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Journal Article

Loss of brain graph network efficiency in alcohol dependence

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Sjoerds,  Zsuzsika
Department Neurology, MPI for Human Cognitive and Brain Sciences, Max Planck Society;
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Citation

Sjoerds, Z., Stufflebeam, S. M., Veltman, D. J., Van den Brink, W., Penninx, B. W. J. H., & Douw, L. (2017). Loss of brain graph network efficiency in alcohol dependence. Addiction Biology, 22(2), 523-534. doi:10.1111/adb.12346.


Cite as: http://hdl.handle.net/21.11116/0000-0002-E250-4
Abstract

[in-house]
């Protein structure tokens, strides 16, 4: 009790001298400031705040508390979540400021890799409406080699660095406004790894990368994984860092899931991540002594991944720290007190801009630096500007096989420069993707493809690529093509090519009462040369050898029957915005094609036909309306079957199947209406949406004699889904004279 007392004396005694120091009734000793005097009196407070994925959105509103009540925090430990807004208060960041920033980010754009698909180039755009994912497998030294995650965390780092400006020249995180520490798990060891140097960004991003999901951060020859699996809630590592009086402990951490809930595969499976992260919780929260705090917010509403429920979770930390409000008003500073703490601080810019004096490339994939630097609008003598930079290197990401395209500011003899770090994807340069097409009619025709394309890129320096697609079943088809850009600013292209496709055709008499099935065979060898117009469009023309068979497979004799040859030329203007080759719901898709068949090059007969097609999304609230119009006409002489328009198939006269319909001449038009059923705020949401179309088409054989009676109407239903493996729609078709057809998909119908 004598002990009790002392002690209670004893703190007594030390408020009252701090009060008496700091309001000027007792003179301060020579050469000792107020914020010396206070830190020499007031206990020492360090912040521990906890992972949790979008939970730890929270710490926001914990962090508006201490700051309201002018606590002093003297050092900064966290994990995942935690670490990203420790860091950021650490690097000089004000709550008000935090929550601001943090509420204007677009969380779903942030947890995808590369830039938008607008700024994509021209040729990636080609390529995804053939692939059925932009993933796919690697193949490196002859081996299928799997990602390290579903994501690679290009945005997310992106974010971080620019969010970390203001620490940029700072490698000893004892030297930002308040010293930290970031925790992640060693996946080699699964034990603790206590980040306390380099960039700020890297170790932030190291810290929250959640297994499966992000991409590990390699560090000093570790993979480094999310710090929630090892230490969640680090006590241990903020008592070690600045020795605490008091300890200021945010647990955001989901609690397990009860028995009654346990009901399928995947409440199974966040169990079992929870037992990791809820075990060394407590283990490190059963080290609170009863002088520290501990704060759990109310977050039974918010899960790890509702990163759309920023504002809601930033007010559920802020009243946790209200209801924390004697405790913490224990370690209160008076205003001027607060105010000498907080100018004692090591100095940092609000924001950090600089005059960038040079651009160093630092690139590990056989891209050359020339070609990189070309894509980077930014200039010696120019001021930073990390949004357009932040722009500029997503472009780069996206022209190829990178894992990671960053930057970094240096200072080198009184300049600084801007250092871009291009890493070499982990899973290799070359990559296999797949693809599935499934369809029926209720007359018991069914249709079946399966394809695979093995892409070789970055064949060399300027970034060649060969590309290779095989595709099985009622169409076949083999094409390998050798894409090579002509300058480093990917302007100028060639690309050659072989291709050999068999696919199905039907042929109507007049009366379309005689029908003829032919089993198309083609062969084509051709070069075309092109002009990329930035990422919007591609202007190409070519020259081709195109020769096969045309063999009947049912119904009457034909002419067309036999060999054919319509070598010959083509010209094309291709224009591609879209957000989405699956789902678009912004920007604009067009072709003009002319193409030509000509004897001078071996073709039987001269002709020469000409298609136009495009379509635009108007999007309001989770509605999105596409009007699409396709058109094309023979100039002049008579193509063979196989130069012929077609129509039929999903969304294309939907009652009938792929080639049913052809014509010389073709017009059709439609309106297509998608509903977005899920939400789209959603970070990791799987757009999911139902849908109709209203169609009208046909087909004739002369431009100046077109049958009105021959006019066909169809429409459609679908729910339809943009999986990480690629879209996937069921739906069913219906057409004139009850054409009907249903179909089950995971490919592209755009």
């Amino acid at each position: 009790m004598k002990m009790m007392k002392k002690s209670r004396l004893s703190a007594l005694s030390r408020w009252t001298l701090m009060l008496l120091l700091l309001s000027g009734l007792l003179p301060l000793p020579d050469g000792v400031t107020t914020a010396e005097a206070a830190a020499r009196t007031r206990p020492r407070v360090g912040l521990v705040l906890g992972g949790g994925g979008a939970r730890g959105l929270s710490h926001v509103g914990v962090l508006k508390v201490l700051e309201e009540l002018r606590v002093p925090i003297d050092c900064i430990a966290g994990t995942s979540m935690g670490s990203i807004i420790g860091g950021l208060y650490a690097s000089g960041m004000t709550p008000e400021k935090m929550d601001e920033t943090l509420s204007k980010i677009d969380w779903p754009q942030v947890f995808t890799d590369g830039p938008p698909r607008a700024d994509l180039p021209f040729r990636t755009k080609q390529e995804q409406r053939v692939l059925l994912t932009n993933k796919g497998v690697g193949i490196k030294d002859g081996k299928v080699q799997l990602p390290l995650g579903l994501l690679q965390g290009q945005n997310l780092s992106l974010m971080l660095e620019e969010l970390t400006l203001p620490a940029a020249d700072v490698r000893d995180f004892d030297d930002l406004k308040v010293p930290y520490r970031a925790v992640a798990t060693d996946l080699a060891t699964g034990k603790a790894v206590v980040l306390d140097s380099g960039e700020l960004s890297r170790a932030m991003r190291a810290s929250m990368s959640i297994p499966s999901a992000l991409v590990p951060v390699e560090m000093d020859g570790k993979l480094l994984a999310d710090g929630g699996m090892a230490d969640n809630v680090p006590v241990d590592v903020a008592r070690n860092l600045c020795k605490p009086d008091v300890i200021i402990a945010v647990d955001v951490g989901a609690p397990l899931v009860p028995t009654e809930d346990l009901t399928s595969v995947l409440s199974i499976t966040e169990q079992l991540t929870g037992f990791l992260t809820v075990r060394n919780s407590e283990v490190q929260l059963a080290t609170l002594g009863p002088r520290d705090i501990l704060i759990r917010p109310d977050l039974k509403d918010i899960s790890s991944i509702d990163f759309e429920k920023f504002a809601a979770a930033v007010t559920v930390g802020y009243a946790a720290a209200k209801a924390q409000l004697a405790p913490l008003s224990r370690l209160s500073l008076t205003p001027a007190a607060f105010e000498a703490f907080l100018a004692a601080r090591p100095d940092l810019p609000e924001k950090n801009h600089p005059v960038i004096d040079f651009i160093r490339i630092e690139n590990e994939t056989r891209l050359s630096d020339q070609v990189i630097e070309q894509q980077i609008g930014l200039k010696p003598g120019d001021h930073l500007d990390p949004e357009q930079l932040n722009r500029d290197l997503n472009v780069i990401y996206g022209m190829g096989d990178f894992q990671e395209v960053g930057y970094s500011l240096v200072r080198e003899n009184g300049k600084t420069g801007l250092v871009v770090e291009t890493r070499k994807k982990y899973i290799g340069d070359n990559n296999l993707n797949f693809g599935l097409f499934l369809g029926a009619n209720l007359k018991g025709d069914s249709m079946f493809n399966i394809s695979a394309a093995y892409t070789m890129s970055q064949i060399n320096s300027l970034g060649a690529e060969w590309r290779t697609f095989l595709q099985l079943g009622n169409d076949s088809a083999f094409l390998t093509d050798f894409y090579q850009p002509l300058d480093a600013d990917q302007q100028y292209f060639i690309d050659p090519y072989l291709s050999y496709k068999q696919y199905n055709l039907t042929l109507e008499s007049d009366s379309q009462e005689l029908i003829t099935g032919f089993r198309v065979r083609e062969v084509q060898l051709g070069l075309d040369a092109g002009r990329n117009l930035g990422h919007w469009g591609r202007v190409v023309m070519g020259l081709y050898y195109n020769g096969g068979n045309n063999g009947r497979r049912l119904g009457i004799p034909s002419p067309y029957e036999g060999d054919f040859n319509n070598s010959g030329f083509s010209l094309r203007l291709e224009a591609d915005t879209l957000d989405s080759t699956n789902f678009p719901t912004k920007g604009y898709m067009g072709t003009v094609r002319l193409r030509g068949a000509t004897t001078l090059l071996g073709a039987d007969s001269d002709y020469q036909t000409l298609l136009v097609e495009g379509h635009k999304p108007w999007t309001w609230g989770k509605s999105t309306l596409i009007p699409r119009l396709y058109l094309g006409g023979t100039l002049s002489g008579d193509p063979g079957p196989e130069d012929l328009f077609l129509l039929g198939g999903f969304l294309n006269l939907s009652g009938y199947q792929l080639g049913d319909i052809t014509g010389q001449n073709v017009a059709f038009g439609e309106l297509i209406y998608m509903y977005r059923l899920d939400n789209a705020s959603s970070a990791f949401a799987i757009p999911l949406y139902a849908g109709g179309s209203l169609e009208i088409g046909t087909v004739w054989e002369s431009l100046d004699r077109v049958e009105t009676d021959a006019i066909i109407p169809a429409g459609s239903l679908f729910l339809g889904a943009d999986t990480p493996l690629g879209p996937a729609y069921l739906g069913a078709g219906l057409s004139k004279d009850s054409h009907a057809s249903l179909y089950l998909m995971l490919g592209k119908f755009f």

Alcohol dependence (AD) is characterized by corticostriatal impairments in individual brain areas such as the striatum. As yet however, complex brain network topology in AD and its association with disease progression are unknown. We applied graph theory to resting‐state functional magnetic resonance imaging (RS‐fMRI) to examine weighted global efficiency and local (clustering coefficient, degree and eigenvector centrality) network topology and the functional role of the striatum in 24 AD patients compared with 20 matched healthy controls (HCs), and their association with dependence characteristics. Graph analyses were performed based on Pearson's correlations between RS‐fMRI time series, while correcting for age, gender and head motion. We found no significant group differences between AD patients and HCs in network topology. Notably, within the patient group, but not in HCs, the whole‐brain network showed reduced average cluster coefficient with more severe alcohol use, whereas longer AD duration within the patient group was associated with a global decrease in efficiency, degree and clustering coefficient. Additionally, within four a‐priori chosen bilateral striatal nodes, alcohol use severity was associated with lower clustering coefficient in the left caudate. Longer AD duration was associated with reduced clustering coefficient in caudate and putamen, and reduced degree in bilateral caudate, but with increased eigenvector centrality in left posterior putamen. Especially changes in global network topology and clustering coefficient in anterior striatum remained strikingly robust after exploratory variations in network weight. Our results show adverse effects of AD on overall network integration and possibly on striatal efficiency, putatively contributing to the increasing behavioral impairments seen in chronically addicted patients.